A public inquiry into Police Scotland has been opened after a black man died in custody after being held by six policemen, and Chief Constable Ian Livingston said there was institutionalized racism, sexism and misogyny in the service.
The Commander-in-Chief of Scotland’s Police admitted Thursday the “racism” rooted in his apparatus, and the “discriminatory” practices of his personnel, following a review of the prevailing culture in the security apparatus.
The admission by Chief Constable of Police Scotland, Ian Livingstone, comes amid a broader atmosphere of concern about police in the UK, and in particular the larger agency: London’s Metropolitan Police.
An independent review of Police Scotland published on Wednesday found racism, sexism and homophobia among members of the police force. “The right thing to do as Commander-in-Chief is to openly acknowledge that there is institutional racism, sexism, misogyny and discrimination,” Livingston said.
“Police Scotland is institutionally racist and adopts a discriminatory approach,” he told the Scottish Police Authority, a government body that oversees policing.
A public investigation was opened involving the police after a black man named Chico Bayoh died in detention after being arrested by six policemen. Investigators are seeking to establish whether ethnicity played a role in the death of 31-year-old Bayoh in Kirkcaldy, north of Edinburgh, in 2015.
Earlier this month, women who have served in the ranks of the police spoke about the patriarchal culture that prevails in the ranks of Police Scotland.
The Police Scotland report highlighted allegations of persistent discriminatory practices against community minorities, and accounts of racism, sexism and homophobia. She indicated skepticism and even a fear of speaking about her misgivings to the police.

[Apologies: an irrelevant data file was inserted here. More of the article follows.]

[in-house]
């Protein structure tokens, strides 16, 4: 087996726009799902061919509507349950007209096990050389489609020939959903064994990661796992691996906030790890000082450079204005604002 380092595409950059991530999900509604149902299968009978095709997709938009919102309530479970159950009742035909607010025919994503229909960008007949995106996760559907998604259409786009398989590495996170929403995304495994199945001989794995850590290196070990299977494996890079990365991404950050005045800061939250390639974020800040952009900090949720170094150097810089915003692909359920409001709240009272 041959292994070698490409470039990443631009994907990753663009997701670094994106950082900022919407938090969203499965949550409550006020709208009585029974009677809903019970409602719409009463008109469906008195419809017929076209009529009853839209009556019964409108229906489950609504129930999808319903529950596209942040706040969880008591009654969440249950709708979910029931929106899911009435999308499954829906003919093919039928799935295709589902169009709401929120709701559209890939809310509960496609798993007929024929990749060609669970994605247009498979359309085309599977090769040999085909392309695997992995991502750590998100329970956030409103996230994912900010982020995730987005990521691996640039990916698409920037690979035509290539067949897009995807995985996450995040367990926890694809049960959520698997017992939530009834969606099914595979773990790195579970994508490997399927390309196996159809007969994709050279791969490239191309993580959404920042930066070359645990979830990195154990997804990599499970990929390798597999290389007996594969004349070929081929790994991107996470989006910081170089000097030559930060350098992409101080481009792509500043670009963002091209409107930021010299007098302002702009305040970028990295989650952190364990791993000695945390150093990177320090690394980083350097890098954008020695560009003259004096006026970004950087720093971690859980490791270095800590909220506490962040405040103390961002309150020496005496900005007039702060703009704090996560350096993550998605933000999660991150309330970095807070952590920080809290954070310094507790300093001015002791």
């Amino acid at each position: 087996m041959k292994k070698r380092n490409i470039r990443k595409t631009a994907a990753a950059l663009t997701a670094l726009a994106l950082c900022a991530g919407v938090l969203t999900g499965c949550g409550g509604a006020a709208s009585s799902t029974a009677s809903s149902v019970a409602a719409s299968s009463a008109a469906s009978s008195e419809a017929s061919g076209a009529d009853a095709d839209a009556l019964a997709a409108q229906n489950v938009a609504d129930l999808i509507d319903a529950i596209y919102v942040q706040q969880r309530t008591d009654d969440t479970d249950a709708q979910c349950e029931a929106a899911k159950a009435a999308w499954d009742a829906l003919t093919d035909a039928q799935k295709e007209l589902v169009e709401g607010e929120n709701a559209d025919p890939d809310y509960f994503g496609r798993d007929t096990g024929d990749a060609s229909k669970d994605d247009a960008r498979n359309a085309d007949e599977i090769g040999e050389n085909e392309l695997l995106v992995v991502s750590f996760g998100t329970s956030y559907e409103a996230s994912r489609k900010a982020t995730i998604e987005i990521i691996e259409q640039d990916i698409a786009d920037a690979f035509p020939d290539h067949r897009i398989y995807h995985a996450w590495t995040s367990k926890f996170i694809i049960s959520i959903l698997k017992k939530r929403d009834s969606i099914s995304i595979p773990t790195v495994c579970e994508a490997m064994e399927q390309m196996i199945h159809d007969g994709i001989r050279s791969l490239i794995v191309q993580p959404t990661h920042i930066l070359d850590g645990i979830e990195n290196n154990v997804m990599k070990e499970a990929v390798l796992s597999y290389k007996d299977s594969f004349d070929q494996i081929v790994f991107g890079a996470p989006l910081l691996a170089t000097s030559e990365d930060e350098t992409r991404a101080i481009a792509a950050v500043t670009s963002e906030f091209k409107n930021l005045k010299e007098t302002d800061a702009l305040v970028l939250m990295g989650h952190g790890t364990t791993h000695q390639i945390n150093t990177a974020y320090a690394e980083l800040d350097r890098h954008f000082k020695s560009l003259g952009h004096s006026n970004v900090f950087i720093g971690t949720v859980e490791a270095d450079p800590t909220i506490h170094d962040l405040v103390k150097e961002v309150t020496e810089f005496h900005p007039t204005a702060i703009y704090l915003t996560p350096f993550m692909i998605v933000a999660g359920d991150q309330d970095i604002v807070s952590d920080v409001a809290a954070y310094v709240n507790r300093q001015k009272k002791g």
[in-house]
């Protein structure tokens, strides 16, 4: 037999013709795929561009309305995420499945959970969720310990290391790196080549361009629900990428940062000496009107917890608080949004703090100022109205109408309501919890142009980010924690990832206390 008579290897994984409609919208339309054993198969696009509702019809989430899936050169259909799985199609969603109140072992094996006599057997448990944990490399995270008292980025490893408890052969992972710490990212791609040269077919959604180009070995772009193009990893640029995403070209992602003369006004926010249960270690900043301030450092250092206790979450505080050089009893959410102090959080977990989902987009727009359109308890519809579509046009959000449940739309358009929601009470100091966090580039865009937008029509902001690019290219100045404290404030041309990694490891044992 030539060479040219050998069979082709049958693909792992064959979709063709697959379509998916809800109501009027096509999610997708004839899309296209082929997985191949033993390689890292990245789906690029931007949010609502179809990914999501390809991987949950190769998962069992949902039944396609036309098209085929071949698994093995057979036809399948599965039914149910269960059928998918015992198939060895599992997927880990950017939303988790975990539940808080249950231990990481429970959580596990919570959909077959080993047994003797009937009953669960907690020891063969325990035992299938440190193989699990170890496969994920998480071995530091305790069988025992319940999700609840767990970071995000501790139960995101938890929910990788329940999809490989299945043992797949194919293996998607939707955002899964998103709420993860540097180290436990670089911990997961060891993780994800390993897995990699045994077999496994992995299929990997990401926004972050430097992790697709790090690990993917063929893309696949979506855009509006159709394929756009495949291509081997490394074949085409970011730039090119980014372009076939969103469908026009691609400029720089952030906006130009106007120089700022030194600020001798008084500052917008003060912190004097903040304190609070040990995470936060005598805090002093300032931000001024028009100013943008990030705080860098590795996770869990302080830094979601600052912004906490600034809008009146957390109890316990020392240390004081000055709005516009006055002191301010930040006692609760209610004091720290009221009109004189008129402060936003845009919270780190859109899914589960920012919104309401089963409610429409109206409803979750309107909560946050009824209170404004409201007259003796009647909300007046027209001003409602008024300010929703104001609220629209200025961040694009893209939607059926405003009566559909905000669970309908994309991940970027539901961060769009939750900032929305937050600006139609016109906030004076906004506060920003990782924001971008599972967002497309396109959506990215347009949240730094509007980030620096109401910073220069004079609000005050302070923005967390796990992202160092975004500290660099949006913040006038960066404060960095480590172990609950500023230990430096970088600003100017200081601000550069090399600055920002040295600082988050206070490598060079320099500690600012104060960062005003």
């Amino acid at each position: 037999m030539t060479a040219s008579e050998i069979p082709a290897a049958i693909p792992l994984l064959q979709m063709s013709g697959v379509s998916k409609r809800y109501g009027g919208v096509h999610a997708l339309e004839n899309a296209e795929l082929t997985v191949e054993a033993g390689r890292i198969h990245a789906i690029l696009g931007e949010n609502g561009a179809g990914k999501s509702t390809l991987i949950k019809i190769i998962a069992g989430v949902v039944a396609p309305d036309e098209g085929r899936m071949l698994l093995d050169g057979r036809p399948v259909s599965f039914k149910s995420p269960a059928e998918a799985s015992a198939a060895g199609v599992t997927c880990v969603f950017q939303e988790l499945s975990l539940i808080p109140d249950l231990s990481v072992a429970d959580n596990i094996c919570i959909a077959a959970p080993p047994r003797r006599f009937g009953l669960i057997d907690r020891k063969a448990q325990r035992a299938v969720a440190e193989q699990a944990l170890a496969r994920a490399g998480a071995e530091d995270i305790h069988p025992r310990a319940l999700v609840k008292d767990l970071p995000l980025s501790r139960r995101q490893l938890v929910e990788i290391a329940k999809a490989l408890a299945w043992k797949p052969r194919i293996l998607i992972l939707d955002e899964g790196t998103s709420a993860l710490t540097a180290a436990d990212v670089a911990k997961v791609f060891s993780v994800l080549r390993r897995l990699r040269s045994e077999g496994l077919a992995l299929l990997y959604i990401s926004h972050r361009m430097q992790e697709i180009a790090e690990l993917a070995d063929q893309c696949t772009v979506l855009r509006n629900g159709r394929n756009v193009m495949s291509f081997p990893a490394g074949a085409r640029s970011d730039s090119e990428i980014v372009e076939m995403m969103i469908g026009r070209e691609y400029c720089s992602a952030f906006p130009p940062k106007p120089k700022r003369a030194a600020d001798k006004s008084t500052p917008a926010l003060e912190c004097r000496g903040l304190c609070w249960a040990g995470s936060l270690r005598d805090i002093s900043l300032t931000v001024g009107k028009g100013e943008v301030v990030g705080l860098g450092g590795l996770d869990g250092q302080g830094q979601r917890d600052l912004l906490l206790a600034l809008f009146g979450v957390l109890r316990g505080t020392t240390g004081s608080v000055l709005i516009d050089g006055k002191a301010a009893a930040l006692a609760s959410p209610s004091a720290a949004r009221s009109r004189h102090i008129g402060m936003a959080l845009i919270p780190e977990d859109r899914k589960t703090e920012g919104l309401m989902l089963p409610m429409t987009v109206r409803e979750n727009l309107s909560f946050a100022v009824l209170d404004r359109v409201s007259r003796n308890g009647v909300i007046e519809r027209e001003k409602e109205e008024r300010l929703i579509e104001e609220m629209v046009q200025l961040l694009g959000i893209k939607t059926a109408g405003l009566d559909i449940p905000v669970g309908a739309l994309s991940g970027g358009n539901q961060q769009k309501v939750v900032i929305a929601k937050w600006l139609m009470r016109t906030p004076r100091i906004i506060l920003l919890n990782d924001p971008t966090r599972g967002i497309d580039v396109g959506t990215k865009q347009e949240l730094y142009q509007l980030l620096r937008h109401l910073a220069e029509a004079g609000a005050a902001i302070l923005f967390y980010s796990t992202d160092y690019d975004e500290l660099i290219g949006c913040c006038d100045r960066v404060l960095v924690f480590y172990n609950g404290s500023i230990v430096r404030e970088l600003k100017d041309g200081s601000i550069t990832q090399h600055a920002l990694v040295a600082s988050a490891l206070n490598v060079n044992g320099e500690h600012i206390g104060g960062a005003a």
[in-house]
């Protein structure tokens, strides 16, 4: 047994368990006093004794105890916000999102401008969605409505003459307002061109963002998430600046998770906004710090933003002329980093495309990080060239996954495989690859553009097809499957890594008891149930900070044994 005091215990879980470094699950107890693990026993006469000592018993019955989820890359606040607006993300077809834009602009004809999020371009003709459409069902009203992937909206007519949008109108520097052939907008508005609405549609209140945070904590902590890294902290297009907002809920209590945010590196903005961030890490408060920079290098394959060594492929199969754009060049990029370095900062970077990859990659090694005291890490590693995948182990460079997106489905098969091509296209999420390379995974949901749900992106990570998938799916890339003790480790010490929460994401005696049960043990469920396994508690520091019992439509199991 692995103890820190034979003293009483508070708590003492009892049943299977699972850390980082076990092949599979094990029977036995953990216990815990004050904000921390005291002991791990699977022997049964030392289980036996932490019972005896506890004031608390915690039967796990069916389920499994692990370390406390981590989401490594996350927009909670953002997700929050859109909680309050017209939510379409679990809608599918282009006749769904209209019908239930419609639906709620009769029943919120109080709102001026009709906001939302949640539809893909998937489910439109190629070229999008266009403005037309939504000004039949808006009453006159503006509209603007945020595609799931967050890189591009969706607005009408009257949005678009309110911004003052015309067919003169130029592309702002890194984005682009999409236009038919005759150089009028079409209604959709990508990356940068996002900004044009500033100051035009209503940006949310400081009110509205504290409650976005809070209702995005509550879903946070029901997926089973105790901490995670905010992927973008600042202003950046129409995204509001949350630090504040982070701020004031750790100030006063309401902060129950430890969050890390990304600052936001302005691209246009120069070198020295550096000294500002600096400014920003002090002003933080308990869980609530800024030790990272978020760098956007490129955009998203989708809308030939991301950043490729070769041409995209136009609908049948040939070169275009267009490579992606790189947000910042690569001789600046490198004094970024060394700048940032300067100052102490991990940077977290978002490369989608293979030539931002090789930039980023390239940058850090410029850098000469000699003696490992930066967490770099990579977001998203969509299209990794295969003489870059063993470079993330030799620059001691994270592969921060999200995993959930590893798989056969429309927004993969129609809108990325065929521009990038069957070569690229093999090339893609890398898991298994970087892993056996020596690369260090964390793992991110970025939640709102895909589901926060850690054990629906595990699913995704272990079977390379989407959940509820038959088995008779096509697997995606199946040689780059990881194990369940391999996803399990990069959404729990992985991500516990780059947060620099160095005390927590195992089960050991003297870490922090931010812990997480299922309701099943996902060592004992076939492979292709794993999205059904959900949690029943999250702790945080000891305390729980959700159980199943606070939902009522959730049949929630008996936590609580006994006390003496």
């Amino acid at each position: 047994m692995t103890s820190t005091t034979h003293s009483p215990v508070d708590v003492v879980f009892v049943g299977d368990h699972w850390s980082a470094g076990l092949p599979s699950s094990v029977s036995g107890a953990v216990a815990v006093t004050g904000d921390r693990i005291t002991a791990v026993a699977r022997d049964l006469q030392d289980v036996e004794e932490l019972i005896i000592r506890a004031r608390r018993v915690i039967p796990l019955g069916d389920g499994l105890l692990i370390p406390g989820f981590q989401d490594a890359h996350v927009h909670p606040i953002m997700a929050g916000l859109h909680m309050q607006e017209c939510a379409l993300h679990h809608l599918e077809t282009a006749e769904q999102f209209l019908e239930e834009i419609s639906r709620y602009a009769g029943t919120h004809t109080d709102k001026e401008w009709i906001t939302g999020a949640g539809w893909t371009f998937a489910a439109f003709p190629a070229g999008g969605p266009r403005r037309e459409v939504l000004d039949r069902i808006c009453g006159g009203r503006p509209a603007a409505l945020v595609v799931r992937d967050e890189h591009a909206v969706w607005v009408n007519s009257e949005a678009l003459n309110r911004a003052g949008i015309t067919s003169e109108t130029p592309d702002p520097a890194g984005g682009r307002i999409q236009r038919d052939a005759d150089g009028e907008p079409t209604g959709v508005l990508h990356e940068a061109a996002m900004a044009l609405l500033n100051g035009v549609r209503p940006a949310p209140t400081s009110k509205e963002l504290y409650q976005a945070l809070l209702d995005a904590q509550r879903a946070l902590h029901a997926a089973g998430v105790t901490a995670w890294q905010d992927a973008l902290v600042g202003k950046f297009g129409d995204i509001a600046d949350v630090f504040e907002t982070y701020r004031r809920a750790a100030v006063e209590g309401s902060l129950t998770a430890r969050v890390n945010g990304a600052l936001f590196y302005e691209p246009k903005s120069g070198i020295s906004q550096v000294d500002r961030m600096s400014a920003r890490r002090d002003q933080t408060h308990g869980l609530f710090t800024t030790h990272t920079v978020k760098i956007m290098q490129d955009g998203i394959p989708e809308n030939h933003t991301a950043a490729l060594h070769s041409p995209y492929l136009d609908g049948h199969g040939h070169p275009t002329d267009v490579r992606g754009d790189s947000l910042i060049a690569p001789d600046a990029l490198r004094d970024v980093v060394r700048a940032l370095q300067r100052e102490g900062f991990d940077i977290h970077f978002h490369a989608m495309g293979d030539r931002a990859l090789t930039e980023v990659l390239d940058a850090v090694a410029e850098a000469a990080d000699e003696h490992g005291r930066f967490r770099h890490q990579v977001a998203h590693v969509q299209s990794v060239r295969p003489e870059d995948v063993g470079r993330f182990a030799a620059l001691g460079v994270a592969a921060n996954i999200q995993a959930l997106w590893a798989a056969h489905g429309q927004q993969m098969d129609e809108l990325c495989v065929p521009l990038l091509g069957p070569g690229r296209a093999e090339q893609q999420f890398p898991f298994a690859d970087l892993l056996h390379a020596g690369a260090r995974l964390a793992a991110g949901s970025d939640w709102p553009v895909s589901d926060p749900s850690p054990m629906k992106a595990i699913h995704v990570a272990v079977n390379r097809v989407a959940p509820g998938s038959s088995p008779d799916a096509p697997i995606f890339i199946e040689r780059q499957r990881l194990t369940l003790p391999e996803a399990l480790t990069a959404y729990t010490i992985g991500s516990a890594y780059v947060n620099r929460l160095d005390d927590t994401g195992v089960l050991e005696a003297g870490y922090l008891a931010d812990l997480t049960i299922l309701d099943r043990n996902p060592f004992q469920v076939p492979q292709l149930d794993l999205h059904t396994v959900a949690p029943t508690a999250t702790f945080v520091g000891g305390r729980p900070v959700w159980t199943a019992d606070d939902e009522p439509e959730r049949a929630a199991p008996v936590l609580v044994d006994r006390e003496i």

“We heard about people who were punished for raising issues or concerns, for example, they were marginalized or transferred to a less appropriate workplace,” the authority continued.
In March, British Prime Minister Rishi Sunak called for “top-down” reform of the London police, after similar cases emerged.
It was decided to conduct the review prepared by government official Louise Casey, after the agent Wayne Cousins kidnapped, raped and killed a woman in 2021, in an incident that shocked Britain. Cousins was sentenced to life imprisonment. However, another member, David Carrick, has since been sentenced to life imprisonment for his involvement in a number of rapes and sexual assaults.
And Casey, who concluded in her report that there was “institutional racism, sexism and homophobia” in the London police, stressed the need for internal change in the apparatus.
In 1999, the London police were charged with institutional racism for failing to respond to the racist murder of black teenager Stephen Lawrence in 1993.